New Heritage Foundation report highlights failures of Endangered Species Act

By |2018-05-23T10:58:00+00:00May 22nd, 2018|Environment|Comments Off on New Heritage Foundation report highlights failures of Endangered Species Act

The Endangered Species Act (ESA) has been so ineffective at recovering species that the U.S. Fish and Wildlife Service has fabricated a record of success.”

Robert Gordon, The Heritage Foundation

Revealing a stunning record of failure and fabrication over nearly half-a-century, a new report by Robert Gordon of the Heritage Foundation calls for sweeping administrative reforms of the federal Endangered Species Act (ESA).

Enacted in 1973, the ESA has managed to “recover” only 40 species, or slightly less than one species per year.

“If not one more bird. beetle, or bear were added to the list of federally endangered or threatened animals and plants and somehow species recovered at 10 times that rate,” the report notes, “It would take well over a century-and-a-half to work through the current list. There is, however, no indication that the list of regulated species will stop growing.”

“Federally Funded Fiction”

Even worse, almost half of the “recovered” species – 18 out of 40 – are what Gordon calls “federally funded fiction.” It turns out that these 18 “recovered” species were never endangered in the first place and were placed on the endangered species list due to poor data. This, however, has not kept the Department of Interior’s Fish & Wildlife Service (FWS) from trumpeting their “recovery” as a success.

“This deceitful practice portrays mistakes as successes, distorting the most important measure of the program,” Gordon writes. “It also triggers other mandatory actions further wasting taxpayer dollars, serves as a justification for the adoption of more restrictive land management practices by other agencies, obscures significant problems with the data used to justify listing species, and erodes the overall credibility of the Service and the program.”

Were it not for the incompetence and dishonesty of the FWS, the examples of phony recoveries cited in the report would be comical. The Concho water snake found itself on the endangered list, because the FWS determined that the construction of a reservoir would destroy its habitat. After the reservoir was created, the snake slithered right in, and its numbers thrived. Also, the FWS found that it had grossly underestimated the size of the snake’s range. In touting the success of the snake’s “recovery,” the FWS said the creature had faced “habitat modification and destruction” but refused to acknowledge that the water snake was never threatened.

Johnston’s Frankenia, a plant found only in a few counties in southern Texas, was put on the endangered species list in 1984. At the time, the FWS claimed there were only five population with about 1,000 plants and that they were facing “grazing pressure.” Subsequent surveys found about 4 million plants by one estimate – and over 9 million by another. While the estimate of 4 million was available by 1999, it took the FWS another 17 years to delist the plant.

Then there is the Maguire daisy, an example of taxonomic error. In 2011, the FWS triumphantly announced the delisting of the daisy in a press release titled. “[A]n Endangered Species Success Story,” stating that the “population of the daisy was known to number seven plants when it was listed as endangered in 1985 but now numbers 163,000 plants with 10 populations….It is the 21st species to be delisted due to recovery.” Gordon points out, however, that the larger numbers reflects more thorough surveys and “the fact that the Maguire Daisy and another plant that had been believed to be distinct were in fact the same species.”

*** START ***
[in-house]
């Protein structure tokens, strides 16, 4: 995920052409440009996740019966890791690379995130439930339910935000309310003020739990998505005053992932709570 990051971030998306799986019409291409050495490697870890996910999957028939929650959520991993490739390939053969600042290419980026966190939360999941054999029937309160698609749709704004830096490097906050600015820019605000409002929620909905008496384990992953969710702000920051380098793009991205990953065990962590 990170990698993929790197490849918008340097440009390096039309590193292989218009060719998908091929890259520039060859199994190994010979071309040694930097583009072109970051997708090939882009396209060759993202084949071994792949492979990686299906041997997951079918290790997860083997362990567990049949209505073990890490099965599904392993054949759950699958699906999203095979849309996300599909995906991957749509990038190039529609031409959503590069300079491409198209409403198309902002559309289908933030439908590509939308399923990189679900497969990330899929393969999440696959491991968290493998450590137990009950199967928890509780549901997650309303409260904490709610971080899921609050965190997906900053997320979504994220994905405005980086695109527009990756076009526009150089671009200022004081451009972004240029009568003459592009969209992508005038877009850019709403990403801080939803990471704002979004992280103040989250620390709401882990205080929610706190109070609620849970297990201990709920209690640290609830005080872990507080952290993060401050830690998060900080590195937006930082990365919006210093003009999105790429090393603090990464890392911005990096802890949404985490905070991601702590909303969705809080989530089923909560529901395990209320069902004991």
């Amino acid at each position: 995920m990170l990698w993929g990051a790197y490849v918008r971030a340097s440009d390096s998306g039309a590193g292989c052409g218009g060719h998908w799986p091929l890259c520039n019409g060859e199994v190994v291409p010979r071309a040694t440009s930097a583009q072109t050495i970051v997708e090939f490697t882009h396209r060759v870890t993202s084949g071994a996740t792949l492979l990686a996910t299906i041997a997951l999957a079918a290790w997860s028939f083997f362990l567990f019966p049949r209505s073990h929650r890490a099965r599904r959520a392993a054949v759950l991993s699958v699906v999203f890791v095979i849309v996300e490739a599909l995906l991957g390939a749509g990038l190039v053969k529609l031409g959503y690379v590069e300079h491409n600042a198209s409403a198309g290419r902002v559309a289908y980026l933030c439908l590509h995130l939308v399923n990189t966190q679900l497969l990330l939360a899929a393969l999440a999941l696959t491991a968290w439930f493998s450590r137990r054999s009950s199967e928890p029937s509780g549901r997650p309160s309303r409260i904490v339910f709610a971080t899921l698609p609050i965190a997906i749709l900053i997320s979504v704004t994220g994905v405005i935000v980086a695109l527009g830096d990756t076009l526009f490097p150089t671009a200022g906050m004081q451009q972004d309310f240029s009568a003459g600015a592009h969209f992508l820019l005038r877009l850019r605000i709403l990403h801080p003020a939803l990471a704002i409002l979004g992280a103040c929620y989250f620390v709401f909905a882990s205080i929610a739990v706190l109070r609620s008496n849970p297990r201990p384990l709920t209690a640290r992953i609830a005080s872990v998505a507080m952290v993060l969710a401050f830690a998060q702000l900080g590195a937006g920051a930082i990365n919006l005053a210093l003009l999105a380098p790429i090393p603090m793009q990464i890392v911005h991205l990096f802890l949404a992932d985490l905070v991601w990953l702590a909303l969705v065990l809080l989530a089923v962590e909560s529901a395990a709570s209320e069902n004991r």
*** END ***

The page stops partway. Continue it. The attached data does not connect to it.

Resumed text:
Impact on Landowners and Businesses

“Even if a species should never have been listed, while it is listed, landowners or businesses whose actions might unintentionally harm a member are potentially subject to the ESA’s fines and penalties,” Gordon writes. The report’s appendix provides information on 100 listed species that were or may have been erroneously listed but remain regulated under the ESA as well as a number that are possibly extinct.

The ESA has been a mess for decades, wasting public and private resources while doing precious little for the plants and animals it is supposed to protect. In the absence of a thorough congressional overhaul of the broken law – something that is as desirable as it is unlikely – Gordon makes several recommendations for dealing with the ESA’s flaws administratively.

Among other things, he recommends having the Interior Secretary issue an order directing the FWS to accurately identify the data that form the basis for removing or downlisting a species. Also, the FWS should correct the record by identifying and revising the basis of delisting for those species that the FWS has wrongly declared to have recovered. In addition, FWS should be directed to aggressively pursue the delisting of species listed using erroneous data or that are extinct.

The meticulously researched Heritage report provides an overview of the sham that is the ESA. Bureaucrats at the FWS can spend a lucrative 30-year career overseeing the “recovery” of a grand total of two species while imposing land-use restrictions throughout rural America that harm humans and do next to nothing for wildlife.

About the Author:

Bonner Cohen, Ph. D.
Bonner R. Cohen, Ph. D., is a senior policy analyst with CFACT.